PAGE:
The more or less subtle skirmish between Google and China continues as the IT giant announces that its products will no longer recognize any of the security certificates granted by CINIC. This is a bit more important than you would imagine at first, as China Internet Network Information Center is the authority that distributes security certificates for the .cn country domains as well as all the domain names in Chinese language. This measure even includes the Chinese government website.
This decision was triggered by an incident that happened two weeks ago, in which several Google domains were issued unauthorized digital certificates. Even though an intermediary named MCS Holdings was responsible for the mishap, because it didn't make enough of an effort to safeguard their data, the IT giant still considers CINIC to be the main culprit. "This explanation is congruent with the facts. However, CNNIC still delegated their substantial authority to an organization that was not fit to hold it,” said the first official post written by the company about the situation. The following post simply announced that Chrome and other Google services will no longer recognize security certificates issued by the Chinese authority.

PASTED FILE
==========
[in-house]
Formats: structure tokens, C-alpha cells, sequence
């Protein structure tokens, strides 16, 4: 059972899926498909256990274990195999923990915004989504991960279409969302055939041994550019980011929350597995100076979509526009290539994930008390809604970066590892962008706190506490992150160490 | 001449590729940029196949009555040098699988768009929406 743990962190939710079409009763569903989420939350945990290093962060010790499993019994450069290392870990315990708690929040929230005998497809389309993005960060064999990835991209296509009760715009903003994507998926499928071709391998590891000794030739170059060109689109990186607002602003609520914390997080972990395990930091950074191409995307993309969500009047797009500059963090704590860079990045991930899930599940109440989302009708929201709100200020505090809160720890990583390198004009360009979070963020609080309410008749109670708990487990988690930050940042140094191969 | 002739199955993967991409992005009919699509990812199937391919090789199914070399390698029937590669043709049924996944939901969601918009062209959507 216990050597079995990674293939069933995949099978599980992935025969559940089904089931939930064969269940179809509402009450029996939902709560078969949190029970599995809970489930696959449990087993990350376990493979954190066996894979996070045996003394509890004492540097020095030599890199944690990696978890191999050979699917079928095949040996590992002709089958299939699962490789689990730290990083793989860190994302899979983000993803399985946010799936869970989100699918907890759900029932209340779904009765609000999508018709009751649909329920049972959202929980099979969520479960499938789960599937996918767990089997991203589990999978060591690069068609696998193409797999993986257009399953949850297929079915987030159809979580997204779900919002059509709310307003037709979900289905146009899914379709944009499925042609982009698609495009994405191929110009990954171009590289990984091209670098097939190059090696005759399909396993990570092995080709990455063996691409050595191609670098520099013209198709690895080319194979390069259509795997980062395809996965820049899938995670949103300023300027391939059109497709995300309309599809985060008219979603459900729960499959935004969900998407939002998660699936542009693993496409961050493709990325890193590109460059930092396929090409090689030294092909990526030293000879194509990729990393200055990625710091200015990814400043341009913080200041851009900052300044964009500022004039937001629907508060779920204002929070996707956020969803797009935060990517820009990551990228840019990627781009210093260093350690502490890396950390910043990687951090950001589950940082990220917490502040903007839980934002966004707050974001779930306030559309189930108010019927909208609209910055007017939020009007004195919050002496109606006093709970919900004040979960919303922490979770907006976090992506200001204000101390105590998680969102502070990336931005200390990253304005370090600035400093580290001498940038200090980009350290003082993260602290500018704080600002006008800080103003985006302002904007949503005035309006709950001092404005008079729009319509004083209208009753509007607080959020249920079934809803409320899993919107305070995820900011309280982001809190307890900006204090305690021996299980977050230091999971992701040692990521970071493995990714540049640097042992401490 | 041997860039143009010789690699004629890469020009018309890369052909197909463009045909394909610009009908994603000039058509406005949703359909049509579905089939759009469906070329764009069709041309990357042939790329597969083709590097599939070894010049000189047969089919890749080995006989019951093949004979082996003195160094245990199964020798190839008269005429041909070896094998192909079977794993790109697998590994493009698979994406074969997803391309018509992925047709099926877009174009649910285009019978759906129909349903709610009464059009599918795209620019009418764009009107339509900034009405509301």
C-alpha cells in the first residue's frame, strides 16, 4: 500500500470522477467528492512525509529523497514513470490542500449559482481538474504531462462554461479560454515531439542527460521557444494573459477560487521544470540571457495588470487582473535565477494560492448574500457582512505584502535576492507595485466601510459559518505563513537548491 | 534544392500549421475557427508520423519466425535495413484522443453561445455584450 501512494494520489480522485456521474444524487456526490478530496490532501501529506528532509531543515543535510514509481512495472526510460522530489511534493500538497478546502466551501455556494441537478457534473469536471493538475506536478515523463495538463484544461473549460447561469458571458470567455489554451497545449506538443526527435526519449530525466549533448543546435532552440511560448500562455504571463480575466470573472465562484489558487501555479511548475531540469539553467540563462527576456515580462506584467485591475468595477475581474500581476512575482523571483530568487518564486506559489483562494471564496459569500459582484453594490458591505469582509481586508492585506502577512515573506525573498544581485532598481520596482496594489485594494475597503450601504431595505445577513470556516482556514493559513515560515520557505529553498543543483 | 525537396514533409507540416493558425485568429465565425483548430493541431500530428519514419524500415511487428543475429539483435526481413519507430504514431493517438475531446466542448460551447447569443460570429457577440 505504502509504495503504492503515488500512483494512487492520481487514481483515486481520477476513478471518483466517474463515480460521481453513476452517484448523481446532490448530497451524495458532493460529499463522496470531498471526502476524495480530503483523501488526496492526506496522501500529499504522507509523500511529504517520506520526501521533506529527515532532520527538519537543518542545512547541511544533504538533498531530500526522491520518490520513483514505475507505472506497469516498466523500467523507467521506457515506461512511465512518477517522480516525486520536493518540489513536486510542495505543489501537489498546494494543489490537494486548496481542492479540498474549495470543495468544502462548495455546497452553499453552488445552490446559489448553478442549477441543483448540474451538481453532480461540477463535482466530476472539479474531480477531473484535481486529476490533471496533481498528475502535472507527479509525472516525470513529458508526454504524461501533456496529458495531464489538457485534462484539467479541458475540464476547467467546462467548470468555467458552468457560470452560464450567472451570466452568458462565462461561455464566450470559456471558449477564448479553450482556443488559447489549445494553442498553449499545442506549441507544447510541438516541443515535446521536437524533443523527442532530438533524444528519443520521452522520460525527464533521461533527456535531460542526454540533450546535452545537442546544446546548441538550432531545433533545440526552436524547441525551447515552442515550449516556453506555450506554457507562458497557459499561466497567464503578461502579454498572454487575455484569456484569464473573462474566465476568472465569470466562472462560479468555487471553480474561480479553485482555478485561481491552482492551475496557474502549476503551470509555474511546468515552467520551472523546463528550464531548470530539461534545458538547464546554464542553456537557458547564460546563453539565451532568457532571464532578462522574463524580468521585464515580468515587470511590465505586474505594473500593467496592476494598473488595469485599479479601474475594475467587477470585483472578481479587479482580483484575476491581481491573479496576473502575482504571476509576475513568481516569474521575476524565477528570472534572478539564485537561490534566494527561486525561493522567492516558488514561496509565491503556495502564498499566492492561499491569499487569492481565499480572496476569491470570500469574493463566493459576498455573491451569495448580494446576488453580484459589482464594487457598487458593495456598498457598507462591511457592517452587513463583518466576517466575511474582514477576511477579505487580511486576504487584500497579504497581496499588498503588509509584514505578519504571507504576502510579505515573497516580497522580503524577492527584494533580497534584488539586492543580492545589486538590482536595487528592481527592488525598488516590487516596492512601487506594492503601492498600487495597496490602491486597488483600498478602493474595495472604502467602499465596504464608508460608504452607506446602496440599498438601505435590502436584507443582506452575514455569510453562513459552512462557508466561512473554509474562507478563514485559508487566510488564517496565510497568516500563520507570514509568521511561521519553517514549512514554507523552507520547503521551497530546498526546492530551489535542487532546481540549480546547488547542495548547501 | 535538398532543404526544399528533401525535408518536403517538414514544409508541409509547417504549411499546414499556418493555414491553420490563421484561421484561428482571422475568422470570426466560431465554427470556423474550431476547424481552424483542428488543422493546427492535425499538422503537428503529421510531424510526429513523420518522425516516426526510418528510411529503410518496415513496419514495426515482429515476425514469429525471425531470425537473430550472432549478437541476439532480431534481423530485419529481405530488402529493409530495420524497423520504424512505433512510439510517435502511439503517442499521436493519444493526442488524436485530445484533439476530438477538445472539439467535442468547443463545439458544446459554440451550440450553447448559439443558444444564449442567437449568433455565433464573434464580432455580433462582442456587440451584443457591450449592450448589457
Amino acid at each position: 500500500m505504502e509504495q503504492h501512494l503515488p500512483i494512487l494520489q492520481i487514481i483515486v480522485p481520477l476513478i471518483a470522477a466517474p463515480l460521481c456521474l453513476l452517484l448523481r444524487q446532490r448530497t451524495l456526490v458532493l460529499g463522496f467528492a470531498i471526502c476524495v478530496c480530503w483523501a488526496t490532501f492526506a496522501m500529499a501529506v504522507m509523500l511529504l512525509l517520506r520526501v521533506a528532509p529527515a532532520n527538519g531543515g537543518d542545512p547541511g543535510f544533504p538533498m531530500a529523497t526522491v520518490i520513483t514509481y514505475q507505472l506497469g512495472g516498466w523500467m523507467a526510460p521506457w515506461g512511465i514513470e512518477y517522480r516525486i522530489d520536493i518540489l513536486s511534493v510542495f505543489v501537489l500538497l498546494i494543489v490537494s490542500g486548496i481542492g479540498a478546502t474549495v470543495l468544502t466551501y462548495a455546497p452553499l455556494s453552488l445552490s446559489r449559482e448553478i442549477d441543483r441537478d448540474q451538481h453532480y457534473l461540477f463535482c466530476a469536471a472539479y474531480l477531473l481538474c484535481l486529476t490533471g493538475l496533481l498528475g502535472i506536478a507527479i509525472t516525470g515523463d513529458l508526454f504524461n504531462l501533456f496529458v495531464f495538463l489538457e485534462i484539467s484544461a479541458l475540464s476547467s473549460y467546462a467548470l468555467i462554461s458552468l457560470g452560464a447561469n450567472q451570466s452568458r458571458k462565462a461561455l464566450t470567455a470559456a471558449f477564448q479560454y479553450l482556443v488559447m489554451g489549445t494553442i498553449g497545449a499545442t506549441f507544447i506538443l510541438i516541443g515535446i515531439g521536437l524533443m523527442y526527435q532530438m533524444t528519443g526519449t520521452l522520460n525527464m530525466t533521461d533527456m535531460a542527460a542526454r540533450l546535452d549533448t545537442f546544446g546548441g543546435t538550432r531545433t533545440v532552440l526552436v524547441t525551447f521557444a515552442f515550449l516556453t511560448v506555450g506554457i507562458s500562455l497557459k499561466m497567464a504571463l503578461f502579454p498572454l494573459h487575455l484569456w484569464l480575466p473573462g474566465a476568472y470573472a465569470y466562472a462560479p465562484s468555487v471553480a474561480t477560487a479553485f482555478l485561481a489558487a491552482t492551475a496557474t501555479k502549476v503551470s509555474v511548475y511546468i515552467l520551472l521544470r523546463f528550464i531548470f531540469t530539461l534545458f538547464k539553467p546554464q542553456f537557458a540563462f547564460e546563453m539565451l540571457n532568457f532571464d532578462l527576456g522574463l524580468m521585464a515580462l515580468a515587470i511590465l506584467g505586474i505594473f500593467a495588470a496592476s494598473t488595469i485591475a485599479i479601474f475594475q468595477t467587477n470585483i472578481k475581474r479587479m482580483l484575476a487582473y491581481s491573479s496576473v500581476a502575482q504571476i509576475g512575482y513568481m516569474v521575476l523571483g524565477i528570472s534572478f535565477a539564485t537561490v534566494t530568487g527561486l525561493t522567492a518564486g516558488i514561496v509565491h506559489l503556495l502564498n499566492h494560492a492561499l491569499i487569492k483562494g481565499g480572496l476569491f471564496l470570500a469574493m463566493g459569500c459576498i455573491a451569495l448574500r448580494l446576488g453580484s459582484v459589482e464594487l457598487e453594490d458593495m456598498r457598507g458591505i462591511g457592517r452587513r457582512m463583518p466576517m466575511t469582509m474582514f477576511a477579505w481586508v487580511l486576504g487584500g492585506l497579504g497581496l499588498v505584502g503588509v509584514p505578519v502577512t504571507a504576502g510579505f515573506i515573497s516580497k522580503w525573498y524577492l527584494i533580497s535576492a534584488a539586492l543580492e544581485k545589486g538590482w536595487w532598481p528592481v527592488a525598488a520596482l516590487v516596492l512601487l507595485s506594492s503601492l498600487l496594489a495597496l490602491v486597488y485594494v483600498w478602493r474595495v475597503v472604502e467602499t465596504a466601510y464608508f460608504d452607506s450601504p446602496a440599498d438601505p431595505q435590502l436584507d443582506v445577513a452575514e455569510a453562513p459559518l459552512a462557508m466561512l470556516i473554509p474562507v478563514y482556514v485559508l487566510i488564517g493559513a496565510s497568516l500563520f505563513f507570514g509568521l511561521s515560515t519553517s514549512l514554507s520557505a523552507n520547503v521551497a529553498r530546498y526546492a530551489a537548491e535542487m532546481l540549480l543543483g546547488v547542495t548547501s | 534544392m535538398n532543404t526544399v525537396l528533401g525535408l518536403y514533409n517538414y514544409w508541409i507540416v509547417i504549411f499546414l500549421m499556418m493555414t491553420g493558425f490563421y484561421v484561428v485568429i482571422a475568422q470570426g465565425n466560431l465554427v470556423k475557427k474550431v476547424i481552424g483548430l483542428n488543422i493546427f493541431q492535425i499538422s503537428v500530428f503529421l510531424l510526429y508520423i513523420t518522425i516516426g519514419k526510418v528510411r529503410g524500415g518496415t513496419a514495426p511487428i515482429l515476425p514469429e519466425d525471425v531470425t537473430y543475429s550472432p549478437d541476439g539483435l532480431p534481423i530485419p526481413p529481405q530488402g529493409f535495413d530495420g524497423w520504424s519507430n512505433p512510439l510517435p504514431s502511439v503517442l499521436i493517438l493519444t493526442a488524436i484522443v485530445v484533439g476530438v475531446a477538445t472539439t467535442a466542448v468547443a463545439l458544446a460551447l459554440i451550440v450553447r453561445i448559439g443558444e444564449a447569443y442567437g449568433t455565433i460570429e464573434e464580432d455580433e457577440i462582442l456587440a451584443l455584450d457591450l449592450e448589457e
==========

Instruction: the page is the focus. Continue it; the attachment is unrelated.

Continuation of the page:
The good news is that the American giant isn't blind to the needs of its customers and has allowed legitimate companies a grace period in which they can conduct their business in normal fashion. I'm not very sure about how long this period will be, but Google plans to be very transparent with this whole issue, placing the entire list of trusted websites in a publicly available whitelist.